President Donald Trump wants to slash food stamps for the poor and instead give them a box filled with government-purchased, nonperishable food items, delivered each month to their door.
The Trump proposal, which USDA has dubbed America’s Harvest Box, would replace about half of food stamp benefits for households who receive $90 or more in food stamps per month — or 81% of households participating in what is formally known as the Supplemental Nutrition Assistance Program. The amount of food received per household would be scaled to the overall size of the household’s SNAP allotment.
USDA would provide foods such as shelf-stable milk; juice; grains; ready-to-eat cereals; pasta; peanut butter; beans; canned meat, poultry or fish; and canned fruits and vegetables to SNAP households.
For the past 40 years, USDA has distributed benefits as either paper coupons or on electronic benefit transfer cards, allowing recipients to use them as cash on foods of their choice and at their own grocery stores.
This proposed plan would put the U.S. government directly in charge of deciding what goes on the dinner plates of more than 16 million low-income households. Critics say the program would be inefficient and costly, and would end up reducing benefits for low-income families and communities. We couldn’t agree more.
“It lowers the cost to us because we can buy [at wholesale prices], whereas they have to buy it at retail. It also makes sure they’re getting nutritious food, so we’re pretty excited about that,” explains White House budget director Mick Mulvaney. He likens America’s Harvest Boxes to that of the high-end meal-kit delivery service Blue Apron.
But Mulvaney fails to note a couple of big differences between the two. The average cost of the food in a Blue Apron box is $10 per serving, whereas the cost per serving of food in an America’s Harvest Box is about $1.37. Blue Apron customers also choose what foods they want to eat.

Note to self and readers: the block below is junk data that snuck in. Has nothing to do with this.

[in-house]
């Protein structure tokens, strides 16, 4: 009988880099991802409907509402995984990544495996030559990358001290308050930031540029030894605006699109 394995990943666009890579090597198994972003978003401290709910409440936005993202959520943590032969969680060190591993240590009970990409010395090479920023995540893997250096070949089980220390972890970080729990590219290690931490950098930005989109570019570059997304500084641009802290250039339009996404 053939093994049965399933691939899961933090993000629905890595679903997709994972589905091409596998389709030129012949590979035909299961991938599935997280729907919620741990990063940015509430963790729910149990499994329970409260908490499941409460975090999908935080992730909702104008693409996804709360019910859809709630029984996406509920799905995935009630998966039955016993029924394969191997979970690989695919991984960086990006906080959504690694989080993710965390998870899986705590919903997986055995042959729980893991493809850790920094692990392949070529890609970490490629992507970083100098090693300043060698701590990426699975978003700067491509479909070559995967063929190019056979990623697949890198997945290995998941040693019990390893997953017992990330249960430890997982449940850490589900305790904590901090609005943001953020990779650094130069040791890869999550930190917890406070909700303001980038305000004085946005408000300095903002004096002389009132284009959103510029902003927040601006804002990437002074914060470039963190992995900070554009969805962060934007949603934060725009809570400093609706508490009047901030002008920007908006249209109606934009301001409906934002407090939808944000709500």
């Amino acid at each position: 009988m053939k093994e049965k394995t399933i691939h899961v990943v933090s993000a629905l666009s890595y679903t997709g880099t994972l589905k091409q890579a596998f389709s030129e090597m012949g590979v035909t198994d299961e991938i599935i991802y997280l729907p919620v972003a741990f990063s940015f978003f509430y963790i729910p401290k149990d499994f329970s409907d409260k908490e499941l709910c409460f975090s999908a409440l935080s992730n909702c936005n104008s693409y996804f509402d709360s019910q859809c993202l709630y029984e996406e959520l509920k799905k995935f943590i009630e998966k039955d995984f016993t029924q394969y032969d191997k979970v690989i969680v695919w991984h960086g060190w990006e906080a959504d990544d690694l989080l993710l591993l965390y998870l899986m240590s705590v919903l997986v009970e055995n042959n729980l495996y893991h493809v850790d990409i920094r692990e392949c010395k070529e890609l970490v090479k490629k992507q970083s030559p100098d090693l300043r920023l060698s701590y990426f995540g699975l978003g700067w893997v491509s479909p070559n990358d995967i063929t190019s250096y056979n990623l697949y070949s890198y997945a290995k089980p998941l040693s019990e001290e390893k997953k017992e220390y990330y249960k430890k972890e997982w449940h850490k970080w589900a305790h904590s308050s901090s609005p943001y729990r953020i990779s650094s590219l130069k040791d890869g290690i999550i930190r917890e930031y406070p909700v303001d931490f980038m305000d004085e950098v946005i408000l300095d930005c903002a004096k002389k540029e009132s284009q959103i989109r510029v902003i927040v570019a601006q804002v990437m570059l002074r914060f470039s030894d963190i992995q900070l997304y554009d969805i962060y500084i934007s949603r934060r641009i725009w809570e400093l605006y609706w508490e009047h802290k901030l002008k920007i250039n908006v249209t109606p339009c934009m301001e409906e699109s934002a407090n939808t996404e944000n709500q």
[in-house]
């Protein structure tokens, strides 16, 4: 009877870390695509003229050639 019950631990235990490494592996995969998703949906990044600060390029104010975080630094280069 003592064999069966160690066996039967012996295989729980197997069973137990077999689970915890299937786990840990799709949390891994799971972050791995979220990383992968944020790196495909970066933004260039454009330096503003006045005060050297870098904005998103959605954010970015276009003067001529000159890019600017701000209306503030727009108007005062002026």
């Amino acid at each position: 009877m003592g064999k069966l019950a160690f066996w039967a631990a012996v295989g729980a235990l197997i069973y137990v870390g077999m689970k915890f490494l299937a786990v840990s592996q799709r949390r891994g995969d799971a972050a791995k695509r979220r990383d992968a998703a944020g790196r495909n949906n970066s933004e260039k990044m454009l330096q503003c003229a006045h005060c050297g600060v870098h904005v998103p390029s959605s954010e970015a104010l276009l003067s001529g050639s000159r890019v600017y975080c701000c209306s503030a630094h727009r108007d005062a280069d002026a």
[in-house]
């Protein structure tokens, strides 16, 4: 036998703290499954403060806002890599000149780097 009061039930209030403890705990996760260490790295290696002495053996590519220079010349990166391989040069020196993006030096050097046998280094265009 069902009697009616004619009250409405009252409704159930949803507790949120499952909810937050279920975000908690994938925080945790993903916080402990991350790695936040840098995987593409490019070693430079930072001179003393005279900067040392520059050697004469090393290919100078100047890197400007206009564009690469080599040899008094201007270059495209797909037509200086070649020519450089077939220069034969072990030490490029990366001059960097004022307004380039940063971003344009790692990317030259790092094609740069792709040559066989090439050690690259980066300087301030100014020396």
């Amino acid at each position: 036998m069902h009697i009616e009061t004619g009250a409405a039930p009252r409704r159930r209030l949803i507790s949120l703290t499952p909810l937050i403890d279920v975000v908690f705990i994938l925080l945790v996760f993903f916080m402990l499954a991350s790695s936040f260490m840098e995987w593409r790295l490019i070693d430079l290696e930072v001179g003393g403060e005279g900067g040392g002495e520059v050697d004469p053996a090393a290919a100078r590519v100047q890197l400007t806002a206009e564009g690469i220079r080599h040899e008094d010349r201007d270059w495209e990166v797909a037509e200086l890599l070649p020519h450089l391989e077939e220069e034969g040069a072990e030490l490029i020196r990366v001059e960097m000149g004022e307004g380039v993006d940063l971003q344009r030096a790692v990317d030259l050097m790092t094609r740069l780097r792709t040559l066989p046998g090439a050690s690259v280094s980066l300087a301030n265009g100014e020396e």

The administration’s argument that the government can purchase the food at a lower cost fails to factor in the logistics of the proposed program. Many antihunger advocates and analysts are skeptical of the food boxes. They say it’s unclear how USDA would deliver the boxes and how much that would cost.
The plan also ignores the fact that young children can be picky eaters who might not like the canned beans the government chose to send to their parents that month, and who can’t understand that they have no other choice but to eat them.
Equally unclear is whether USDA would give the same foods to an elderly person with diabetes and a family with two or three young children. It ignores doctor-recommended diets and food allergies. It also doesn’t address the fact that the box could contain food that some SNAP recipients don’t even know how to make.
The plan assumes that everyone lives in a secure home where they can receive packages that aren’t going to be stolen while they are at work and their kids are in school.
Trump is making a big push to expand work requirements in the nation’s social safety net, calling on his administration to propose tougher rules for America’s most vulnerable population to benefit from welfare programs.
What Trump fails to note is that 40% of food stamp recipients are children and another 26% are elderly or disabled. So, two-thirds of food stamp recipients can’t work. Most adults who receive food stamps are parents who are already working but don’t make enough money to put food on the table and pay the bills.
Food stamps have been a win-win for farmers. They encourage legislators from urban areas who have few or no farmers in their districts to support the farm bill, which includes SNAP legislation. And SNAP recipients use their electronic benefit cards to purchase food at their local grocery stores, which helps farmers.
If Trump’s plan to slash food stamps is signed into law, the result would likely be fewer benefits for those who need them the most.
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